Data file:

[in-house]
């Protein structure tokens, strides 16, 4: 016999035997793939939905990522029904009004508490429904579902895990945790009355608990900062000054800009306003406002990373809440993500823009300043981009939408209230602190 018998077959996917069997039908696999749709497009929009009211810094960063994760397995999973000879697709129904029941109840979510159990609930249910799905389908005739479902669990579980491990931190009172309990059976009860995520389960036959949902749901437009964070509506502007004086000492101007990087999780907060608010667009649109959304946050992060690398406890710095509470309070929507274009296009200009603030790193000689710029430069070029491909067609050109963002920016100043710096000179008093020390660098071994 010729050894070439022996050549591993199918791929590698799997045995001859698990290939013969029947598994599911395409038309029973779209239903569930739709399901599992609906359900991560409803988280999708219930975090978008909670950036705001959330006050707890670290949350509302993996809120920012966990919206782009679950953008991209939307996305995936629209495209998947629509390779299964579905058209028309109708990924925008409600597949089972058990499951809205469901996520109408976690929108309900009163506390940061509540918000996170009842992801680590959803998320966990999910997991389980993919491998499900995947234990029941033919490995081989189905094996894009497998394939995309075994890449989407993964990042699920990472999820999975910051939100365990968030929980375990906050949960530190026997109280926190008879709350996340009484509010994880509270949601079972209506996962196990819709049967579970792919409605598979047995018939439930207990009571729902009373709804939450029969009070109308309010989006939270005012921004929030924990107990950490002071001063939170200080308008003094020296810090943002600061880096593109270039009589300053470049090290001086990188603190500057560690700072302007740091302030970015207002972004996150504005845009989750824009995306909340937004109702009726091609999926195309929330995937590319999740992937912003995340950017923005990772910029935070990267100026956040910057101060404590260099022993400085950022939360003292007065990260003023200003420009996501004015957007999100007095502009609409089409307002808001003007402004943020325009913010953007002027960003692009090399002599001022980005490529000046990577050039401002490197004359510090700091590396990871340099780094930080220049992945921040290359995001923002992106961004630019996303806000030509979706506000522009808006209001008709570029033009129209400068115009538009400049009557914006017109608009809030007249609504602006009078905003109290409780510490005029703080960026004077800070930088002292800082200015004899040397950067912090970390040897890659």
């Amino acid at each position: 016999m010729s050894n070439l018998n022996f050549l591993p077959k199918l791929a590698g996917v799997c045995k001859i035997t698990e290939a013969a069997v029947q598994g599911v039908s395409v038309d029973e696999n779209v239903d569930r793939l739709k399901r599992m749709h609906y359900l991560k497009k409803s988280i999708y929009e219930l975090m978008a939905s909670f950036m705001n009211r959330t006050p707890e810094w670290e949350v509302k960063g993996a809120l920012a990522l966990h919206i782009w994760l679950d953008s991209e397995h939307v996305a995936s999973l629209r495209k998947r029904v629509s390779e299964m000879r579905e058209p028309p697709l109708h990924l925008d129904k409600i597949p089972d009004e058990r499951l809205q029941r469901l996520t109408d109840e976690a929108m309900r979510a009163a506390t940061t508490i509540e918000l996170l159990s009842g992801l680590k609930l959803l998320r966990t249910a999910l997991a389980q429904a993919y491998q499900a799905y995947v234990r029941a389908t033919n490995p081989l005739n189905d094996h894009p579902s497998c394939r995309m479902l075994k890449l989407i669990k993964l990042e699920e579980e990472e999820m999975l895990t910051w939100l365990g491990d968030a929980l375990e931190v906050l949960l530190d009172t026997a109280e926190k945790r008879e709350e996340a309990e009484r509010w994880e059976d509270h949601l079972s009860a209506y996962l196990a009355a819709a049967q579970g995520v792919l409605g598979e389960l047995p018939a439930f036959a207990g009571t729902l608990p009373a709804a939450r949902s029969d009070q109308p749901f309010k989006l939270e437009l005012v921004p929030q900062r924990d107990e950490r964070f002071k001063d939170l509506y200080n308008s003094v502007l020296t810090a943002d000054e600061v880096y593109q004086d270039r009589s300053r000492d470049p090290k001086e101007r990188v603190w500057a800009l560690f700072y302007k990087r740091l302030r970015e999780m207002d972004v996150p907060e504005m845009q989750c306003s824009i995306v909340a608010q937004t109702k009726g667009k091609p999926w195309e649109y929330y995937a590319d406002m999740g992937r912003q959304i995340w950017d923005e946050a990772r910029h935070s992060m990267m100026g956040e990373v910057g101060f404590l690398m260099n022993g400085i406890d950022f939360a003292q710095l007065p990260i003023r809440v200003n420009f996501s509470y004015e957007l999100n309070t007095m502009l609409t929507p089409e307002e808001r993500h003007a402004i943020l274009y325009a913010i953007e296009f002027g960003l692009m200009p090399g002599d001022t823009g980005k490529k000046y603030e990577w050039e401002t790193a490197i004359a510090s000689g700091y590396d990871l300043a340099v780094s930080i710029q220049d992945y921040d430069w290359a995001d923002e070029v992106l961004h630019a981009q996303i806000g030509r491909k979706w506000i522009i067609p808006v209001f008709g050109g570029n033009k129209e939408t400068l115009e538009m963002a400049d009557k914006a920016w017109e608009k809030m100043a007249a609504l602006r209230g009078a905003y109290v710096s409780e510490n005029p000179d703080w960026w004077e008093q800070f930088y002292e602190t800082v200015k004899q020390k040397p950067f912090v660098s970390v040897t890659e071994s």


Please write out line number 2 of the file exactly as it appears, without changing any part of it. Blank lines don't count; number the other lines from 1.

């Protein structure tokens, strides 16, 4: 016999035997793939939905990522029904009004508490429904579902895990945790009355608990900062000054800009306003406002990373809440993500823009300043981009939408209230602190 018998077959996917069997039908696999749709497009929009009211810094960063994760397995999973000879697709129904029941109840979510159990609930249910799905389908005739479902669990579980491990931190009172309990059976009860995520389960036959949902749901437009964070509506502007004086000492101007990087999780907060608010667009649109959304946050992060690398406890710095509470309070929507274009296009200009603030790193000689710029430069070029491909067609050109963002920016100043710096000179008093020390660098071994 010729050894070439022996050549591993199918791929590698799997045995001859698990290939013969029947598994599911395409038309029973779209239903569930739709399901599992609906359900991560409803988280999708219930975090978008909670950036705001959330006050707890670290949350509302993996809120920012966990919206782009679950953008991209939307996305995936629209495209998947629509390779299964579905058209028309109708990924925008409600597949089972058990499951809205469901996520109408976690929108309900009163506390940061509540918000996170009842992801680590959803998320966990999910997991389980993919491998499900995947234990029941033919490995081989189905094996894009497998394939995309075994890449989407993964990042699920990472999820999975910051939100365990968030929980375990906050949960530190026997109280926190008879709350996340009484509010994880509270949601079972209506996962196990819709049967579970792919409605598979047995018939439930207990009571729902009373709804939450029969009070109308309010989006939270005012921004929030924990107990950490002071001063939170200080308008003094020296810090943002600061880096593109270039009589300053470049090290001086990188603190500057560690700072302007740091302030970015207002972004996150504005845009989750824009995306909340937004109702009726091609999926195309929330995937590319999740992937912003995340950017923005990772910029935070990267100026956040910057101060404590260099022993400085950022939360003292007065990260003023200003420009996501004015957007999100007095502009609409089409307002808001003007402004943020325009913010953007002027960003692009090399002599001022980005490529000046990577050039401002490197004359510090700091590396990871340099780094930080220049992945921040290359995001923002992106961004630019996303806000030509979706506000522009808006209001008709570029033009129209400068115009538009400049009557914006017109608009809030007249609504602006009078905003109290409780510490005029703080960026004077800070930088002292800082200015004899040397950067912090970390040897890659």